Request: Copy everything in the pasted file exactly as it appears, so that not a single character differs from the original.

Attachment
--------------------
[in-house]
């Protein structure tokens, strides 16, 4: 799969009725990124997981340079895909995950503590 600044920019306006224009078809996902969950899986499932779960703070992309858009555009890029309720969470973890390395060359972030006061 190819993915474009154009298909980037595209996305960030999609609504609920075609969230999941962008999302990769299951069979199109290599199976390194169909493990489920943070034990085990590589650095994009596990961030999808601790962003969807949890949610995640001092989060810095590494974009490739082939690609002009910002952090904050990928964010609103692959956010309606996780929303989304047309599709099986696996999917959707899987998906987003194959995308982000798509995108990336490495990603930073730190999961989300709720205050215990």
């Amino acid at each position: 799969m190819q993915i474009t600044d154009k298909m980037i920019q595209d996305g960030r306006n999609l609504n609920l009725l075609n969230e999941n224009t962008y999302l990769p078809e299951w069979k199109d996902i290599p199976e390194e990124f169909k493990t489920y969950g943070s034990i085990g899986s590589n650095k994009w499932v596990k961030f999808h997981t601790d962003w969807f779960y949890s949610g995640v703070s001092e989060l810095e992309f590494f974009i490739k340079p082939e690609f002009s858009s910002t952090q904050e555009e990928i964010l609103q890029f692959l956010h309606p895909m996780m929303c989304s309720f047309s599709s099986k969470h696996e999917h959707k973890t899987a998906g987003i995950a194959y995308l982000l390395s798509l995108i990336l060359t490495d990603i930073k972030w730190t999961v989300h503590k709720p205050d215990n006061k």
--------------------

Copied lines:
[in-house]
């Protein structure tokens, strides 16, 4: 799969009725990124997981340079895909995950503590 600044920019306006224009078809996902969950899986499932779960703070992309858009555009890029309720969470973890390395060359972030006061 190819993915474009154009298909980037595209996305960030999609609504609920075609969230999941962008999302990769299951069979199109290599199976390194169909493990489920943070034990085990590589650095994009596990961030999808601790962003969807949890949610995640001092989060810095590494974009490739082939690609002009910002952090904050990928964010609103692959956010309606996780929303989304047309599709099986696996999917959707899987998906987003194959995308982000798509995108990336490495990603930073730190999961989300709720205050215990």
């Amino acid at each position: 799969m190819q993915i474009t600044d154009k298909m980037i920019q595209d996305g960030r306006n999609l609504n609920l009725l075609n969230e999941n224009t962008y999302l990769p078809e299951w069979k199109d996902i290599p199976e390194e990124f169909k493990t489920y969950g943070s034990i085990g899986s590589n650095k994009w499932v596990k961030f999808h997981t601790d962003w969807f779960y949890s949610g995640v703070s001092e989060l810095e992309f590494f974009i490739k340079p082939e690609f002009s858009s910002t952090q904050e555009e990928i964010l609103q890029f692959l956010h309606p895909m996780m929303c989304s309720f047309s599709s099986k969470h696996e999917h959707k973890t899987a998906g987003i995950a194959y995308l982000l390395s798509l995108i990336l060359t490495d990603i930073k972030w730190t999961v989300h503590k709720p205050d215990n006061k």